In late July, the Polish Parliament created a new national holiday, “John Paul II Day,” to be celebrated every October 16, the anniversary of Karol Wojtyla’s election as the 264th Bishop of Rome. According to the bill establishing the holiday, “John Paul II Day” is meant to “express the pride that a great humanist, a man of profound science and culture, was formed by the Polish tradition” — a man, the bill continued, who “taught how it is possible, keeping one’s own faith, to give respect and love to others.”
Just a month later, John Paul’s longtime secretary and confidant, Archbishop Stanislaw Dziwisz, was installed as the archbishop of Cracow. During the three-plus weeks I spent in Cracow this summer, I spoke with many of the new archbishop’s old friends, who were eager to welcome him home.
As indeed they should be. At the same time, Archbishop Dziwisz, his (and my) friends, and the entire Polish Church face a tremendous challenge. The parliament’s decision to create “John Paul II Day” is an admirable expression of a broadly felt national desire to honor a great son of Poland. The challenge for the Church in Poland will be to honor the memory of John Paul II by looking ahead, not by looking back.
Shortly after Archbishop Dziwisz’s appointment was announced, former Polish president Lech Walesa welcomed the news enthusiastically, saying, in so many words, that, just as John Paul II had told the Poles what to do with their hard-won freedom, Archbishop Dziwisz would now do the same. The former Solidarity hero was wrong on both counts: John Paul II didn’t give Poles political instructions (although he did talk President Walesa out of a hare-brained scheme to acquire nuclear weapons from rogue ex-Soviet operatives); and Archbishop Dziwisz shouldn’t (and won’t) issue political instructions to his people. The fact that Walesa seemed nostalgic for the days when the Polish hierarchy was a de facto political party does suggest, though, one measure of the challenge facing the new archbishop of Cracow.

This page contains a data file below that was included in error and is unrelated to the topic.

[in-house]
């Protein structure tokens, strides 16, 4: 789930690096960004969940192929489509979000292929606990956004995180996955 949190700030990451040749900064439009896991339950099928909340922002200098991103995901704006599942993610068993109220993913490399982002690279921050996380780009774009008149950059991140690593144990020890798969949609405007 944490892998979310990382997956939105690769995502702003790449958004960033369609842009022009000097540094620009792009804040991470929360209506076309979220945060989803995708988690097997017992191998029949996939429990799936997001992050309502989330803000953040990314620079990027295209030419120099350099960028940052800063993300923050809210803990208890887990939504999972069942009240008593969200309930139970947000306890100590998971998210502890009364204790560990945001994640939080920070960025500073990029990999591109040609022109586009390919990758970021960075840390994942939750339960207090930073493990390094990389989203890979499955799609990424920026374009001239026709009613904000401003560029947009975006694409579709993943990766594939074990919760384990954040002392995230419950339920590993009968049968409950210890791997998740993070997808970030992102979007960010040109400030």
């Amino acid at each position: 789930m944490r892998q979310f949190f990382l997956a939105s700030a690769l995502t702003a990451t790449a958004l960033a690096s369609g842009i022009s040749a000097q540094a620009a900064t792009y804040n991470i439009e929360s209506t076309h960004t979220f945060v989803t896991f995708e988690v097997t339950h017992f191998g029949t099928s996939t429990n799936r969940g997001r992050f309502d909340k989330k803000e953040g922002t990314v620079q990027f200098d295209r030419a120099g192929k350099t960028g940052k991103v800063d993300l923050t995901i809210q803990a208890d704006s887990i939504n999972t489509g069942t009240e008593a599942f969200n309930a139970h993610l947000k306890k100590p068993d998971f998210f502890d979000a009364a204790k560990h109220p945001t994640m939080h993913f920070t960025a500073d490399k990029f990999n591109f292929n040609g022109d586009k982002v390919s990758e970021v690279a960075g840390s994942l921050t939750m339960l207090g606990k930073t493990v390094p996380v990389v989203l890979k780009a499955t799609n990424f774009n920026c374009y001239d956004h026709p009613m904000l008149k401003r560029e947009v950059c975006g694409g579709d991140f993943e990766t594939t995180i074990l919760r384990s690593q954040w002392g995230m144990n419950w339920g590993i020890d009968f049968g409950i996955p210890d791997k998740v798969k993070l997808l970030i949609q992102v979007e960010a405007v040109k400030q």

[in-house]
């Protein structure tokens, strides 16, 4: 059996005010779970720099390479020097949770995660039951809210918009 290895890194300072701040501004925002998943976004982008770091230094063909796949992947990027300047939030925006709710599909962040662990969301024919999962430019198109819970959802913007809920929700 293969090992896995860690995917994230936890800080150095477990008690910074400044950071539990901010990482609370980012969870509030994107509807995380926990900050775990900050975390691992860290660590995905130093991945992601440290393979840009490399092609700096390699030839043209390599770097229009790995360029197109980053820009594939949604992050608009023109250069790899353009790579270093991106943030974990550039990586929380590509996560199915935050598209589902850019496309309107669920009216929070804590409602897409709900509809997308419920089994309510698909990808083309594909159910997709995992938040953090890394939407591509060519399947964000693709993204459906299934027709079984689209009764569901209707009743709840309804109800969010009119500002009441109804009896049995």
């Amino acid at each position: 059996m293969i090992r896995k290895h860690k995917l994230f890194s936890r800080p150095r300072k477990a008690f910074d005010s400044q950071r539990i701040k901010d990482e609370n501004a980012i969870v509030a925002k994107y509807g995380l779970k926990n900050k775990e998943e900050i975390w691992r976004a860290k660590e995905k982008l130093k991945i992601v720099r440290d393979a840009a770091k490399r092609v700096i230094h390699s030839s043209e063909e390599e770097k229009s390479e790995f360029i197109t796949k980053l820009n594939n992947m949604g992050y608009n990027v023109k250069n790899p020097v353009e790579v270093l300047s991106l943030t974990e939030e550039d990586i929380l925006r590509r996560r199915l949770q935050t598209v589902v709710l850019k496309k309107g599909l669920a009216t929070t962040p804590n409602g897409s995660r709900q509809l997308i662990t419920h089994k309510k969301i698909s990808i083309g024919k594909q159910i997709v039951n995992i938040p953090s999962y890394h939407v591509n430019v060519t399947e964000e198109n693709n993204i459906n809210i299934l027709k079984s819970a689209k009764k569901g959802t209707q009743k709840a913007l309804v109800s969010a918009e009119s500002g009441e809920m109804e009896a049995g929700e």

Contrary to some expectations, Polish Catholicism hasn’t gone the way of Irish Catholicism, Spanish Catholicism, and Portuguese Catholicism in the sixteen years since the Revolution of 1989 — which is to say, Poland hasn’t abandoned its historic faith and the religious roots of its national culture. Quite the contrary. Poland today remains the most intensely Catholic culture this side of Guadalupe or Manila. Vocations to the priesthood and religious life are strong in their own right, and astonishingly high by western standards. The Church remains the most respected institution in the country. As an American friend says every year in Cracow, “It’s amazing to be in a city where the principal civic activity on Sunday morning is going to Mass.”
Yet fervor, piety, and high rates of religious practice aren’t the whole story of Polish Catholicism. With rare exceptions, the Polish episcopate has yet to find a genuinely “public” voice in the debates over the life issues, biotechnology, and marriage in which all European and North American democracies are now embroiled. The Marxism of the bad old days in Polish high culture has frequently been replaced by the kind of post-modern skepticism and relativism that have eroded the civilizational morale of western Europe; and the Church has not, to date, effectively taught John Paul II’s conviction that we can, in fact, know the truth of things — even moral things — in ways that challenge the regnant intellectual cynicism. The intellectual and spiritual formation in diocesan seminaries must be strengthened, so that the priests of Poland’s 21st century are equipped to deal with the questions of Catholic faith and practice that inevitably arise in modern societies — and equipped to give more persuasive answers than “Because I told you so.”
John Paul the Great tried to help Poland prepare to be “the Church in the modern world” envisioned by Vatican II — a Church engaging the hardest question of contemporary life out of a deepened appreciation of the riches of its own tradition. Poland will best honor the memory of its noblest son by applying his teaching boldly and creatively, not nostalgically, to the future.